Television also brought the main stream image based media. We have not had an American presidency, unmolested by brutal scrutiny and editorial mastication, since the birth of national television coverage, in the late Eisenhower years. Many of our greatest presidents, without telegenic faces, existed prior to national media.



Would they have been deemed so great, if this demand for a telegenic image had existed in their time? How would TR's high voice or Lincoln's humble looks survive this new media?


Be Inspired; not just wired

How will the new interactive technologies nourish the vices in people?

How will they amplify the virtues?

Will they cater to our own natural tendency to lapse toward mental and physical entropy and move us to crippling apathy?

Information technologies provide new degrees of freedom in communication and artistic expression. However, new technology is most appreciated by those who have suffered its absence. It is appreciated by those who are first introduced to it. It is appreciated by those who have been trained to view it with the eye of personal discipline.

New technology is rarely appreciated by those who take it for granted.
It is important to pass that eye of discipline to the younger generations. The school of hard knocks is not just your father's Oldsmobile.

Saturday, November 12, 2005

Alma Mentor

Most of us know the latin term Alma Mater is used to refer to a college or university you graduated from. It means 'nourishing mother'. I do not feel that way about any modern college; even the one I got my engineering degree from. Since I have lived in MA all my life, my perceptions may be polluted by my environment. So be it.

I have many criticisms of the modern university system. Most of these relate to the bureaucratic and political behavior they engage in. I spent approximately ten years, at night, collecting an education and a degree. In that time, I learned more on the job, than in the classroom. There were many instances, where the class material was woefully obsolete. It was, however, a golden opportunity to attempt real time integration of college learning, with my job.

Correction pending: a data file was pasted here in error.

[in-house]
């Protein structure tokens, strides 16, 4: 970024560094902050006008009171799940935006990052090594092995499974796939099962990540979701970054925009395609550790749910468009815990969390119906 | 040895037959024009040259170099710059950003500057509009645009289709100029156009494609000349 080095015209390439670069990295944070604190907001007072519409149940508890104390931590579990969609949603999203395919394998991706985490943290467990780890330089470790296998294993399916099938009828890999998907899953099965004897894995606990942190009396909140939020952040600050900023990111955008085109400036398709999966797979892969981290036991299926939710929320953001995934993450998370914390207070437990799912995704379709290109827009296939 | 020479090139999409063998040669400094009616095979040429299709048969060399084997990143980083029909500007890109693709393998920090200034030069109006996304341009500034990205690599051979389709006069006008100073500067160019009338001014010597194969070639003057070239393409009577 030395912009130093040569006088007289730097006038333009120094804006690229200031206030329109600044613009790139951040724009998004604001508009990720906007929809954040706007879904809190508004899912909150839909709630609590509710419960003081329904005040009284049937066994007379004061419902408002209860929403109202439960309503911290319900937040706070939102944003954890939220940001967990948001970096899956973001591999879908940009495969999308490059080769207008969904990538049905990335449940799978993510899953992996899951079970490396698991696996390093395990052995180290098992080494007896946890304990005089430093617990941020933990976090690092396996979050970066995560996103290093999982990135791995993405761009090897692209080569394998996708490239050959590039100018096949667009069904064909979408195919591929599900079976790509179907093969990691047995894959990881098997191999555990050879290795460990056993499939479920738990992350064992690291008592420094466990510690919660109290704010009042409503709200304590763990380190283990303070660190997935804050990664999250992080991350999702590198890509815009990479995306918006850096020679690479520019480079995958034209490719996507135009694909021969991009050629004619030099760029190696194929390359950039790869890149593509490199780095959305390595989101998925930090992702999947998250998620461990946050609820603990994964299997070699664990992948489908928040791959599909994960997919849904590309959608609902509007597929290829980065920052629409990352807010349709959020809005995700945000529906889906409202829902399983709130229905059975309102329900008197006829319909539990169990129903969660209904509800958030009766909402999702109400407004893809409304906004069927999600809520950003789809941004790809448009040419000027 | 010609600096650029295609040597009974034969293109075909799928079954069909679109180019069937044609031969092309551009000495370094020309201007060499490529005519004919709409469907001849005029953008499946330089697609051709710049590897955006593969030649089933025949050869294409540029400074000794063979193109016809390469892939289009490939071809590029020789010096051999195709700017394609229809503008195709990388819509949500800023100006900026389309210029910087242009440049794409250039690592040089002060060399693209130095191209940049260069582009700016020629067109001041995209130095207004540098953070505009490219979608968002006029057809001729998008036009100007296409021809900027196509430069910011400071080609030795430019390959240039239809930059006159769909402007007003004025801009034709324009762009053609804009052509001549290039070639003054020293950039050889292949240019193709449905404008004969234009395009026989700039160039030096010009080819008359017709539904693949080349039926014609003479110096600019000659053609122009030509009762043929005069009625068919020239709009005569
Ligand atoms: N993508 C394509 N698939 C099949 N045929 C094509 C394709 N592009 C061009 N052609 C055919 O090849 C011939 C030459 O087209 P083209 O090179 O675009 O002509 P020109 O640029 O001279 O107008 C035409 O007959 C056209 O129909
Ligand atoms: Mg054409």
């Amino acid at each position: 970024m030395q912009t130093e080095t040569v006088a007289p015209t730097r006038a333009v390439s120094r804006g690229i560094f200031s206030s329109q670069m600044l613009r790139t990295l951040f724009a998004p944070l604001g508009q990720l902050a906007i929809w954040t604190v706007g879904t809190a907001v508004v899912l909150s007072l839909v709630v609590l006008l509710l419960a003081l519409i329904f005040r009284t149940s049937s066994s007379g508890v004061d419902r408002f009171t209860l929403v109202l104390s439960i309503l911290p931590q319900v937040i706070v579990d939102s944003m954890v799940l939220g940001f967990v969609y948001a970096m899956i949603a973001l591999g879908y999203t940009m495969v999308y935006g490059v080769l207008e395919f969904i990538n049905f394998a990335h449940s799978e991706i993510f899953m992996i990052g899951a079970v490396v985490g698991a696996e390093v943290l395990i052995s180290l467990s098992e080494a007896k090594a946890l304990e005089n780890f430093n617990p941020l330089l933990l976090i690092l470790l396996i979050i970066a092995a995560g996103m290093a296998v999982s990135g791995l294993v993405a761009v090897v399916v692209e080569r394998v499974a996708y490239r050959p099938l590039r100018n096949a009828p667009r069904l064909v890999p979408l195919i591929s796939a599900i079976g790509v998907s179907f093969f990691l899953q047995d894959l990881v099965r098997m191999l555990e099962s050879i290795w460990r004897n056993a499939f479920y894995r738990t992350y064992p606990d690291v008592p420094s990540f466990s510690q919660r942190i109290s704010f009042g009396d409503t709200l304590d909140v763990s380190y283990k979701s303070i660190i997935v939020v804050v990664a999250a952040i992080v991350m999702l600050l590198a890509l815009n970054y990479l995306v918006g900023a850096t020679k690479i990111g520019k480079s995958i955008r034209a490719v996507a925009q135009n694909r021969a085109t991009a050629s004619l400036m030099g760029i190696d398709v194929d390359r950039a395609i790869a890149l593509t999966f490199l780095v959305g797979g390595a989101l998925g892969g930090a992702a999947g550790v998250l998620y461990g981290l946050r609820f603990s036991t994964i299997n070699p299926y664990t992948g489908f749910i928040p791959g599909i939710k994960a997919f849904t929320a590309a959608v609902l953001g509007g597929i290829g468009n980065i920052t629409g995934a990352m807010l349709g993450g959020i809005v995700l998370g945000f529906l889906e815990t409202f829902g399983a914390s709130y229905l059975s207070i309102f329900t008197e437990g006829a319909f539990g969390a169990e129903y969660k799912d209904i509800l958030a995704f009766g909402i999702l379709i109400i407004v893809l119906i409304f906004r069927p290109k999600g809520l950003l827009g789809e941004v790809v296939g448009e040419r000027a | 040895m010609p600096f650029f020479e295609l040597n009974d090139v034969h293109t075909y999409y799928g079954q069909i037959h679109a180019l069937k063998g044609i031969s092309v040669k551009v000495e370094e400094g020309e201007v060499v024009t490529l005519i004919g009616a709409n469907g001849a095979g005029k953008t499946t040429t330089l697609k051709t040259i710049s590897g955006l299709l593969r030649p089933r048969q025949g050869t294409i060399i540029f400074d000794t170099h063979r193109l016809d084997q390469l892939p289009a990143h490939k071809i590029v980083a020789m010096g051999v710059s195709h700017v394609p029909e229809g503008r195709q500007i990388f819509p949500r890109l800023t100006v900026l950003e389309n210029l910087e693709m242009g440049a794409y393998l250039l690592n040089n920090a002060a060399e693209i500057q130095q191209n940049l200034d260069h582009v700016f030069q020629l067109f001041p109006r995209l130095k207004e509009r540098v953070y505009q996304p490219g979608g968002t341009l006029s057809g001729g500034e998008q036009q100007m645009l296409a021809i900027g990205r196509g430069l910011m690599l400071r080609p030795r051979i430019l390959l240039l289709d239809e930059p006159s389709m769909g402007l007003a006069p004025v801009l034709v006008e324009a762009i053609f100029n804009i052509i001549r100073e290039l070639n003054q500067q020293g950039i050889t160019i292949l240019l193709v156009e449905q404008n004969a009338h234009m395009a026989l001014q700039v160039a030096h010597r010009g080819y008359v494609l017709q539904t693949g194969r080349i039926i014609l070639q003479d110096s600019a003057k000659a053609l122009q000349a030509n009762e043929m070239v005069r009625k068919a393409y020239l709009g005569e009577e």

I could go on and on about the despicable liberal political demogoguery in the college classroom. I wish I had a digital recorder back then. I would have captured some of the absurd temper tantrums, thrown by college professors, at my tuition expense. Most of the offenders were in the social sciences.

What do the these sheltered people really know about the real world that feeds them a salary and a decent standard of living?

This is another rant for another day. I had many fantastic professors. I also had many abysmal professors. Two of my favorite professors had both retired from private industry jobs. They were sharing those life skills with college students, just to stay engaged.

The Sheepskin



If so much importance were not conferred to that paper degree, I probably would not have bothered. The fact is, a degree is still a crucial standard. Without a network of professional friends, it is one of the only things you can use to prove your worth . Another way to prove your worth is to start your own company and make it succeed, like famous college dropout William Gates. I think the degree standard is being abused by the university bureaucracy. If you don't have that degree, you don't get a good job. So you should bite your lip, and suffer the slings and arrows of outrageous liberalism.

All the jobs I have had were referred by friends. Unfortunately, this is poor insurance. That degree is still honored as an achievement milestone. There is a cruel irony here. The product produced by many of the schools can be almost as bad as the public schools. I have seen many a college graduate sliding through the company's hands, with degree in hand, unable to perform basic skills.

The Mentor and Apprentice



One of the smartest engineers I ever learned from is no longer with us. He never went to college. He was a passionate hands on person, who had a strong father mentor. His father had his own electronic repair shop. We do not see many of these places anymore. The global economy of large scale integration and consumer pricing have brought us great toys, but have eliminated the need for a local toy shop to repair them.